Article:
Originally posted on CleanTechnica
Germany’s success in adopting sustainable energy has been one of the most positive energy stories of the past year. Yet on the other hand, Germans have been slow to adopt electric cars, with few places to plug in compared to more aggressively EV-friendly nations like France and Norway.
But as Green Car Reports points out, that that is changing with the German government’s announcement that it will support growing a sustainably-powered national network of EV charging stations. There is also talk of introducing cash and tax rebate incentives to spur plug-in car sales, which are surprisingly weak given the German economy’s size.
Part of the problem is a relatively low number of available charging stations; there are only 100 fast-charging DC stations, and 4,800 Level 2 charging stations. Sounds like a decent number, but consider that Norway, a nation of 5 million people, has 4,500 operational charging stations. Germany has 80 million people, and tens of thousands of more miles of roads to cover. Norwegians have purchased over 18,000 plug-in cars in 2014 alone, while Germans have purchased a little over half of that. Not even the otherwise successful BMW i3 is finding many takers in the Fatherland.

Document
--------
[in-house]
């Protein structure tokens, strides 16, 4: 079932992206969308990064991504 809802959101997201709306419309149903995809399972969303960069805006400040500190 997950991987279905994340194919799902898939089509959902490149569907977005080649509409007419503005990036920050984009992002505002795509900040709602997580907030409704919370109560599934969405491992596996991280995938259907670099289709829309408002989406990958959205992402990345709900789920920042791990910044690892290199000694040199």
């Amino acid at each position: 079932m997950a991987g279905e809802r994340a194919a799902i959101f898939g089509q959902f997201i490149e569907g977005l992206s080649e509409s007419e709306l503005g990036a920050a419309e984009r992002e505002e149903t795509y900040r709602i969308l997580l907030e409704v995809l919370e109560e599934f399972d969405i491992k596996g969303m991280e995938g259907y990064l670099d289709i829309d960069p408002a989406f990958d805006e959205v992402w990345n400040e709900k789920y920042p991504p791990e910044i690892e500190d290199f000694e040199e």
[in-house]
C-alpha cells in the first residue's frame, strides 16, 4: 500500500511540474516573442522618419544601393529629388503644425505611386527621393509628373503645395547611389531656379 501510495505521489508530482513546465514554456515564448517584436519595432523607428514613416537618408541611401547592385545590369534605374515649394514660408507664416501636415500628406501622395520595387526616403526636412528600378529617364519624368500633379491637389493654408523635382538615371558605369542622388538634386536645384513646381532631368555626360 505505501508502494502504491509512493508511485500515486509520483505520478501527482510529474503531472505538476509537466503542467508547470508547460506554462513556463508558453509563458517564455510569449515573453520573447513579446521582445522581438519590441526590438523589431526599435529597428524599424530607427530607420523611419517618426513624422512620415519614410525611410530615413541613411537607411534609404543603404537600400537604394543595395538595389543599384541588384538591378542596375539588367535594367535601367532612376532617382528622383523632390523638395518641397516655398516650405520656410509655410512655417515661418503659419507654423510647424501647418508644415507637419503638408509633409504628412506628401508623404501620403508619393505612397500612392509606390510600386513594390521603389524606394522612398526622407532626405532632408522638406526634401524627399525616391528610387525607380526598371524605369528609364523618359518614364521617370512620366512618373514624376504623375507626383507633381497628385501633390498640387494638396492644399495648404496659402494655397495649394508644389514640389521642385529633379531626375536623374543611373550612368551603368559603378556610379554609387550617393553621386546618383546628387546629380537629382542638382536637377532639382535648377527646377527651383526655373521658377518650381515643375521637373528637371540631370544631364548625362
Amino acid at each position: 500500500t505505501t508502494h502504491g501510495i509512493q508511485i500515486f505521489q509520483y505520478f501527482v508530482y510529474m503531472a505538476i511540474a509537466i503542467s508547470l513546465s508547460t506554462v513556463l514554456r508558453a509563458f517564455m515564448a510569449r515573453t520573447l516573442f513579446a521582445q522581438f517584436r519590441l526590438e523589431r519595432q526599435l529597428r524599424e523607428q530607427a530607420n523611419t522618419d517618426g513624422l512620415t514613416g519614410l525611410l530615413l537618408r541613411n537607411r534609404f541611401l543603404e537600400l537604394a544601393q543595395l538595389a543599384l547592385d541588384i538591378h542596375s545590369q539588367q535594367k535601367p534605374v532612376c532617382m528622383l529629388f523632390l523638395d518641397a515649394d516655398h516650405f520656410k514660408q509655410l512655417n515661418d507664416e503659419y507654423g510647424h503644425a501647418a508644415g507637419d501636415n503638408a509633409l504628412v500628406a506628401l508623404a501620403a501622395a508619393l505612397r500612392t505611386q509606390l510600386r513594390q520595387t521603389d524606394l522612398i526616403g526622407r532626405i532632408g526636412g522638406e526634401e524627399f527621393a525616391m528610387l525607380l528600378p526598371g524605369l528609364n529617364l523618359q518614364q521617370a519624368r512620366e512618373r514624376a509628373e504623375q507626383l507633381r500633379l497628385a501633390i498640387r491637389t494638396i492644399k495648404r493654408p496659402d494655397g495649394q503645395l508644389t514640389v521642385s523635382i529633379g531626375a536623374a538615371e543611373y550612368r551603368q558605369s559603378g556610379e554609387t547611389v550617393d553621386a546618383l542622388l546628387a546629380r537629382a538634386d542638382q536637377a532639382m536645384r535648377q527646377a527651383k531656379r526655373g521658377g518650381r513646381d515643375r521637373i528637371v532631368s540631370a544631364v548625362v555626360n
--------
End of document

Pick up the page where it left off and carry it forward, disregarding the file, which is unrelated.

What’s a major economy to do? Partner with a private corporation, of course. The government has enlisted Tank & Rast GmbH to have a total of 400 sites with fast-charging stations available by the end of 2017. BMW is also one of many automakers planning to introduce its own fast-charging network to support its vehicles in the same fashion the Tesla Supercharger network enables owners to drive further and charge faster.
Access to charging stations is a huge incentive on its own to get an electric car, and the German government could further sweeten the pot with tax incentives or rebates, subsidizing the cost of plug-in cars. Germany doesn’t currently offer any sort of break for buying a plug-in, but Norway has proven that the right mix of financial and convenience incentives can drive plug-in car sales much higher. If Germany follows suit, maybe it stands a chance of meeting its goal of 1 million plug-in cars by the end of 2020.
Otherwise, plug-in car sales might continue to just sort of putter along.